Family matters

The Medici Archives

Elena Brizio
October 16, 2008

...Count Nicola of Pitigliano had sexually assaulted his own daughter-in-law, wife of the Count's son, Alessandro ... and the family of the woman were planning to go to Pitigliano and take her back home. Moreover, Count Nicola just had a son, after three daughters, by his Jewish lover and has made a great feast of it, which was a big blow to Alessandro and his mother ... (Archivio di Stato di Firenze, Mediceo del Principato 1872 - February 1560)



Federico Barbolani da Montauto, then governor of Siena, sent this letter to the Florentine court. At the time of the missive, Siena had been under Florentine control for five years, annexed in 1555 after a long and devastating war that left many scars on the urban and rural populations. The Sienese had been extremely recalcitrant in accepting Cosimo I de' Medici's rule. Exacerbating the situation, Spanish (pro-Florence) and French (pro-Siena) troops were stationed in and around the walls of Siena. Not surprisingly, the Duke wanted a daily update, particularly information about dissent or social unrest.


Barbolani da Montauto's charge to govern Siena was, thus, a challenging one. Yet as this passage indicates, one family in particular added to the governor's burdensome task.


Pitigliano is in the Maremma territory, on the southeastern borders of the ancient Sienese state, close to the former papal territories. The Orsini family had ruled over this town since the thirteenth century. Count Nicola, who also served as high officer in the Florentine army, was a notoriously treacherous and violent man.


The count had married Livia in 1533, and Alessandro was their son. Marriages, especially among the nobility, were usually for economic, social and political benefit, but there were unspoken rules of behavior. Although noblemen's relationships with servants or concubines were condoned, flaunting such a relationship, as the feast to celebrate his illegitimate son's birth would suggest Nicola did, was not. (Their wives, on the other hand, risked serious consequences should they be caught with their lovers).


Moreover, religious mores of the time precluded Nicola's relationship with a non-Christian. Nicola's lover was probably a former servant of the Orsini family, and most likely, she was a member of the vast Jewish community that populated Pitigliano in the sixteenth century.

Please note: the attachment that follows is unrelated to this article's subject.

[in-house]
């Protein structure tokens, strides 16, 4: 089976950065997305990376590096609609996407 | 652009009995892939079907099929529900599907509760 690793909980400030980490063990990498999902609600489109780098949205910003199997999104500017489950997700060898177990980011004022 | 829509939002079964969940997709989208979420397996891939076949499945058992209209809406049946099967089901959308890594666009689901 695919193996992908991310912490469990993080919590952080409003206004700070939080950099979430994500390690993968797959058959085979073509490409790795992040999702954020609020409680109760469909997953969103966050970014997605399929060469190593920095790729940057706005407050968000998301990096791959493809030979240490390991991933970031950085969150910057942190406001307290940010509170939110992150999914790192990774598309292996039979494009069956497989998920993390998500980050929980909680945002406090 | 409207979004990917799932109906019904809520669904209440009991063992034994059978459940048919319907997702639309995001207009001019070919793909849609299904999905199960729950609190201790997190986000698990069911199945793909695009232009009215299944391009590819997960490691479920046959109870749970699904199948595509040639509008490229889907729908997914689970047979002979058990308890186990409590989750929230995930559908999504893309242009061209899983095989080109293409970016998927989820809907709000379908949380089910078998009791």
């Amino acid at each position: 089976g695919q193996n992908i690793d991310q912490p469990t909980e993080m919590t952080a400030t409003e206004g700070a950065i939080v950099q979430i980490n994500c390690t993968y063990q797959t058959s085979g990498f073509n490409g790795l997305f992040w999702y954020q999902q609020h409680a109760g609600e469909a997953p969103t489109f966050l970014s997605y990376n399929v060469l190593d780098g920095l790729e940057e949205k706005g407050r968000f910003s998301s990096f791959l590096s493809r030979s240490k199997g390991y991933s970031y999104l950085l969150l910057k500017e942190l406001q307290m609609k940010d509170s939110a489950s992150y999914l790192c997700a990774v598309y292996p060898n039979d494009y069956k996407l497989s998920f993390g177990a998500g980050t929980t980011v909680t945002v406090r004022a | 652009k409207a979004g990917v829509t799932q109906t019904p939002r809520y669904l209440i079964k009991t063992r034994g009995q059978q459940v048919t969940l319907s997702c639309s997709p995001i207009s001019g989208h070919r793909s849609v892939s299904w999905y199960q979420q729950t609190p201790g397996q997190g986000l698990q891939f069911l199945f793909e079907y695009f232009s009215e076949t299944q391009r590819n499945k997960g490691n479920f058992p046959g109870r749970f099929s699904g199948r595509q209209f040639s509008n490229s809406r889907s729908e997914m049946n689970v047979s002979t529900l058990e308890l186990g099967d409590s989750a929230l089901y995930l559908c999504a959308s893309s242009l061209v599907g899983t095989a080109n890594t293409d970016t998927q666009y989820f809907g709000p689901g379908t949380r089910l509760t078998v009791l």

As governor, Barbolani da Montauto was faced with two serious issues. He had to address Count Nicola's crime: if proven guilty in raping his daughter-in-law, the count could be condemned to death or to the galleys, according to a particularly severe law, issued in December 1558, against violent crimes, especially those of a sexual nature. He also had to address Nicola's defiance of religious mores although Nicola claimed publicly that she had renounced her faith and had become a Christian).


Still other laws affected this family. As son and husband, Alessandro had the burden of defending the honor of two women, his mother and his wife, but he was legally under his father's power.


During the Middle Ages and Renaissance, women and children were under the potestas (legally speaking, the authority) of their father (or their brother, if the father was dead); and married women were under the potestas of their husband.


The children, whether male or female, were under the potestas of the father until his death. In a custom that went back to ancient Roman law, sons and daughters were not free from the father's potestas not even when they became of age, usually at 25 years. It took a legal act, emancipatio, to make a child, even an adult child, legally and economically independent from its father.


For Alessandro's wife, the potestas was a benefit. Her family was planning to go to Pitigliano to rescue her, thus honoring their duty to protect and defend a family member.


As for Alessandro? We learn in a report from the Venetian ambassador, where Nicola is described as a despicable man, that Alessandro asked Cosimo I to help assassinate his father.


When Nicola learned of this plot and of Alessandro's intentions to take over Pitigliano, he immediately imprisoned his son.



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